A SYNONYM FOR LOVE, music by George Frideric Handel, libretto by Deborah Pearson, directed by Ross Manson, musical direction by Ashiq Aziz, with Emily Atkinson, Scott Belluz and Tracy Smith-Bessette. An Underground/Opera production by Volcano Theatre and Classical Music Consort at the Gladstone Hotel (1214 Queen West). Previews Sunday (August 19), opens Monday (August 20) and runs through August 31, nightly (except August 25) at 7 pm. $42, preview $20, under 30 and seniors $30. 416-800-838-3006 or volcano.ca
As soon as Deborah Pearson finishes her job at SummerWorks, she throws herself into a love triangle at the Gladstone Hotel.
Associate artistic producer of SummerWorks, where she programmed the Live Art Series, Pearson's also the librettist of A Synonym For Love, a radically reconceived version of a Handel vocal work opening Monday (August 20) at the Gladstone.
Don't think of the production as an opera just to listen to; instead, it's a site-specific performance that will take the audience journeying through several floors of the hotel.
The original 1707 piece, written by the young Handel, is about a shepherdess and the two shepherds in love with her; she toys with them both until they confront her about her affections. It's known as Clori, Tirsi E Fileno - the names of the characters - and also as Cor Fedele (Faithful Heart), an ironic title given the nature of the action.
In Pearson's take on the material - an Underground/Opera production presented by Volcano Theatre and Classical Music Consort - the threesome are a female couple and a straight man. Bisexual Clori and lesbian Theresa are involved in a relationship in Calgary; Clori's met Torontonian Phil and comes to visit him to continue their affair, with the suspicious Theresa trailing her to find out what's going on.
Sopranos Emily Atkinson and Tracy Smith-Bessette sing the couple, while high-voiced countertenor Scott Belluz plays Phil, under the direction of Ross Manson and the musical direction of Ashiq Aziz.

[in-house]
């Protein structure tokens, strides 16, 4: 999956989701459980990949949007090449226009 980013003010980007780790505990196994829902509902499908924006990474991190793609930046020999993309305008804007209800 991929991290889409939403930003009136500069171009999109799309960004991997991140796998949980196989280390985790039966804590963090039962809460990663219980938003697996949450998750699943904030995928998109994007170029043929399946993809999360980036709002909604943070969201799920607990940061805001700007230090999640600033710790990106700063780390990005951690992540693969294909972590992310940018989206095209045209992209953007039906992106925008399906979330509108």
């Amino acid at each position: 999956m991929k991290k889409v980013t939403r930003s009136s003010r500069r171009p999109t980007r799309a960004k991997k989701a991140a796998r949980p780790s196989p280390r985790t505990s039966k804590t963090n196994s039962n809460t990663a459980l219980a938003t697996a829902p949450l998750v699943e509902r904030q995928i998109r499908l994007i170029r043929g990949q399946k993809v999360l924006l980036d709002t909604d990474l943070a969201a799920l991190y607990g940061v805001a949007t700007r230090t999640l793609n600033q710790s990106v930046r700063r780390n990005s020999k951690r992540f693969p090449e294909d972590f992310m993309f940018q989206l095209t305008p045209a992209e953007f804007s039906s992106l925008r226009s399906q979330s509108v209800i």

"It's my first libretto," admits Pearson, taking a break from her SummerWorks duties, "but I've worked with Ross before and he knows that I can write quickly.
"And while it was daunting to take on, I keep in mind a quote by composer John Cage: ‘I breathe better when I do something I don't know how to do.'"
It was Manson's idea to make the characters a female couple and one's male lover. Pearson said the concept gave her a lot to consider.
"There seems to be a major ideological rift in North American culture about sexual relationships, between those dedicated to conventional monogamy and those who believe in open relationships.
"The fact is, neither side is necessarily right and both models are problematic. In love, you always have two tenets, sexuality and romance; people are both possessive and attracted to others. In the monogamous model, you're told to ignore your attraction to another and stay faithful; in the open model, you're told to eradicate any sense of possessiveness you feel.
"No matter which side you believe in, everyone involve has to be onboard and accept whatever ground rules are established."
In A Synonym For Love, the ground rules between the couple have been broken; Theresa's reluctantly accepted Clori's desire to sleep around. She's worried, though, that Clori's violated the rule that neither can fall in love with the third person, so she's come to the Gladstone to spy on Clori.
The complexity of the story's emotions are paralleled, feels Pearson, by the challenges of writing the new libretto.
She grew up in a family that listened to baroque music, but it's still been a stretch to write lyrics to the music. The melodies are the given here, and Pearson smiles ruefully that she's had to do many drafts of the libretto.
"At first I worked slowly, having to adjust to the rhythms and keep in mind the Italianate sounds, too; there aren't as many English words ending in ‘o' or ‘io' as there are in Italian. I used a rhyming dictionary in the beginning. At the first workshop, I discovered that the stresses in many of the lines were in the wrong places, so I had to do a major rewrite.
"It was like running a marathon at the beginning, but I realized by the end of the process that I'd gotten better and faster."
The show will be a discovery process for the audience, too. Everyone starts in the same room but then, by pre-assigned arrangement, the audience divides into three sections, each following one of the characters through the halls and rooms of the Gladstone; the final scene brings everyone together again. Unless you attend three times, you can't see every character's full storyline.
But it's not just the performers (the three singers and a trio of other actors who, as characters, guide their section of the audience) and viewers who have to do the travelling. The baroque orchestra accompanying the music also has to move to different floors, sometimes together, sometimes as smaller musical units. Remember that up to three scenes are being played simultaneously.
"There's something about doing math to get it right," laughs Pearson. "The logistics had us walking around, sorting out timings of an aria or dialogue so that the right people get to the right room at the right time.
"The spreadsheet programs we got into were a lot like trying to figure out algebraic equations."